Sujoy Ghosh On Why He Made Ahalya & The Power Of Short Films!

By Srikanth Kanchinadham. Posted on July 30, 2015

While the trend of leading feature film directors making short films is not a new one internationally, it is not usual in India yet. A Martin Scorsese is still making short films with his latest short 'Audition', scheduled to premiere at Venice this year. The short film format is challenging and if done well could make the experience much more rewarding than an entire film.

And for this reason we are very enthusiastic about Indian filmmakers making short films. Sujoy Ghosh's Ahalya is one of the best short films we've seen in recent times. The film deftly subverts the ancient myth of Gautam Rishi & Ahalya.

The film has already been watched over 3 mn times on the internet. We caught up with Sujoy for his take on short films, the challenge and the thrill of making one and why internet might be the future of film distribution.

Here's what h had to say.

Why a short film?

The demand of a short film in terms of writing, in terms of content, is far larger than a feature film. The reason is that within 10 minutes or 14 minutes span, you are making a whole film, and that was very important for me. I wanted to make a film. I didn’t want to make a short film. I wanted to make a film which will raise questions , which will be intriguing, something that will be discussed beyond its existence.

The story has a little bit of magic, little bit of surrealism and various kinds of emotions in one story – greed, love, morality, intrigue, all these fell into place. I am sure some other story could have done equally well, but by turning my story a little, audience might just enjoy it.

It has clearly connected with a lot of people. The very interesting thing is that, the film is in Bengali (obviously with subtitles) and still has been seen like it was just another movie.

I think it has to do with the theme of the film. This gives a lot of hope for all of us where we are saying a film is a film that is not restricted by language; I mean the only restriction is content; you have to get the content right.

You think language is becoming redundant?

Absolutely, because the new generation is seeing much more than what we saw when we were growing up. We just saw Hindi films, the new generation has seen Mexican films, Spanish films, French films, Korean films, you’re seeing Baahubali, and you’re seeing everything. So for you it’s a film, language is not an issue anymore and Ahalya has just proven it. Like initially, even I was hesitant about how many Bengalis will watch this film. But i guess the fear was unfounded.

The film has gained a lot of appreciation. It has probably been seen by more people than Kahaani?

Its huge, it has gone through the roof. I wasn’t expecting this. First time in the history, a short film has been reviewed by every major newspaper. Even a Business Standard has reviewed the film.

You are obviously not making money online, and especially for short films the intention is different. It’s about getting the film seen rather than making more money, but do you think eventually at some point in time, maybe in the near future, internet might become a viable distribution model?

Internet will be THE distribution model. 5-6 years down the road, lot of film will have an internet release. For example when I make a Kahaani, I don’t want the burden of Rs 8 crores P&A. I don’t want the 8 crores marketing expense on my head. Why would I want it? I rather make a film for 8 crores than 16 crores. So, why should I take on the burden? Because either way i am getting equal number of hits and everything and I am giving it to you in the luxury of your house.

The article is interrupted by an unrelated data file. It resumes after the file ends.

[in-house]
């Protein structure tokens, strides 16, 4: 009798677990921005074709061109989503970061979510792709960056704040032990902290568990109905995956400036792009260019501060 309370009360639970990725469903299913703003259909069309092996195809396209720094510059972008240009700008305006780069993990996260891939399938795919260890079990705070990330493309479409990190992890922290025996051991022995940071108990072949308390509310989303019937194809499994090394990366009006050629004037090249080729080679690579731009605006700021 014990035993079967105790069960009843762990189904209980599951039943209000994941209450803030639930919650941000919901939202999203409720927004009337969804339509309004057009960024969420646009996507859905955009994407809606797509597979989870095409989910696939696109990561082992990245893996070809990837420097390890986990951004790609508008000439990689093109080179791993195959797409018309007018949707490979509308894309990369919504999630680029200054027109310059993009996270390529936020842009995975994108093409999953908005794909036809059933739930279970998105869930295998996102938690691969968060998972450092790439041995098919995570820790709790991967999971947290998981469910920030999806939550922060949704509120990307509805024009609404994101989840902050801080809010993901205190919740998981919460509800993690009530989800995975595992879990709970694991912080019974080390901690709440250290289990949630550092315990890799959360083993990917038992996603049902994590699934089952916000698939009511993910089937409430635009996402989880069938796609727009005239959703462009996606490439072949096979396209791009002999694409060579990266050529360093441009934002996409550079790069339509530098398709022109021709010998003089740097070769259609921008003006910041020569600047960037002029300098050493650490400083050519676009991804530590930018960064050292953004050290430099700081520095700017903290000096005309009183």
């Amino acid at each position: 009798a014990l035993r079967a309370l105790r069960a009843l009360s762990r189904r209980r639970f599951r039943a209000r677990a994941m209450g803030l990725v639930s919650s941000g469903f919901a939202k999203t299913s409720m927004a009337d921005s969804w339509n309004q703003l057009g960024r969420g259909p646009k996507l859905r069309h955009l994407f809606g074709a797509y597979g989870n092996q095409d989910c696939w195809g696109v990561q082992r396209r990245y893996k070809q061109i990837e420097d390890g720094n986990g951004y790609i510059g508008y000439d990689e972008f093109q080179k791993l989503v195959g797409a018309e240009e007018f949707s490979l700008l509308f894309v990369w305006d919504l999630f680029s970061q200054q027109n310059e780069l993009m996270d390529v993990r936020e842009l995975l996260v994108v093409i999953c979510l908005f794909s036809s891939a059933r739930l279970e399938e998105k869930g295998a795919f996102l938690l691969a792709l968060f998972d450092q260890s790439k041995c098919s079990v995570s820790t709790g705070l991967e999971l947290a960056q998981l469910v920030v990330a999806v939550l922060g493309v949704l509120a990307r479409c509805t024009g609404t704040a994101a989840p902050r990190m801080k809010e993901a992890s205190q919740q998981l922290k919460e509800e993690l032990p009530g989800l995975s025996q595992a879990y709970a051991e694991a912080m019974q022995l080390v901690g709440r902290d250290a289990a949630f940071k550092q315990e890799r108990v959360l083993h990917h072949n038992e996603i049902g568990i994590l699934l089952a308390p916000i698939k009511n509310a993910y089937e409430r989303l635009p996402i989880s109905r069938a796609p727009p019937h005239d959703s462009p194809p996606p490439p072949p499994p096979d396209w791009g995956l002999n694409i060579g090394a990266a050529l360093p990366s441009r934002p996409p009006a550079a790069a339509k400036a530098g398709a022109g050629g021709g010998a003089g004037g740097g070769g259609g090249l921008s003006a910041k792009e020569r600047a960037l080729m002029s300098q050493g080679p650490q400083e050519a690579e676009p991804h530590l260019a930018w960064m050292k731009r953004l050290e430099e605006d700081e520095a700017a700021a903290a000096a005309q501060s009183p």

The only problem with internet is, we need to rework our thinking around the end user, the lowest common denominator, who is going to watch the film on his/ her smart phone. So you have to take into account that your film will be seen on a phone, and you have to shoot it accordingly, you have to design it accordingly, you have to play with the sound design accordingly, you have to play with your lensing accordingly. So there is a whole process of education, but i had rather take that educational process than those Rs 8 crores on my head.

Not many filmmakers will be open to that, but it’s very interesting.

Maybe not, but I think it’s a more logical that way, because it is easier for me to get Rs.100 than Rs.200 from a viewer.

Another trend that we've seen recently is the use of short films as sort of prequels to movies. This was done for latest Planet of the Apes movie as well as for Ugly. Is that something that could happen, like people release the first chapter of the book now online for free, is that the possibility?

Honestly speaking, I never thought on that angle, but I am sure that it could be done. The possibilities are endless and as long as we don’t abuse the media. You have to give the audience something of value, so that they sit and appreciate the content. The most precious thing is time, and if you are asking someone to give some of their time, it has to be worth their time, otherwise why would you spend 14 minutes.

What advice would you give to young filmmakers?

The trick is in the content. Why are you doing this? What kind of film are you making? Make whatever you make such that it will live on. In a short film, you really have to think about the audience carefully, really carefully, because your audience is so broad compared to a feature film. It’s a huge audience poll, so you have to be very careful about what you put out there. Because your short film will live only on word of mouth. I know it’s easier said than done, but the content is the key.

Also check this out:

Join The Jamuura Brigade & Make Your Film

Online Workshop On 'Secrets Of Screenwriting' With Kamlesh Pandey, At 6 PM, On 8th August


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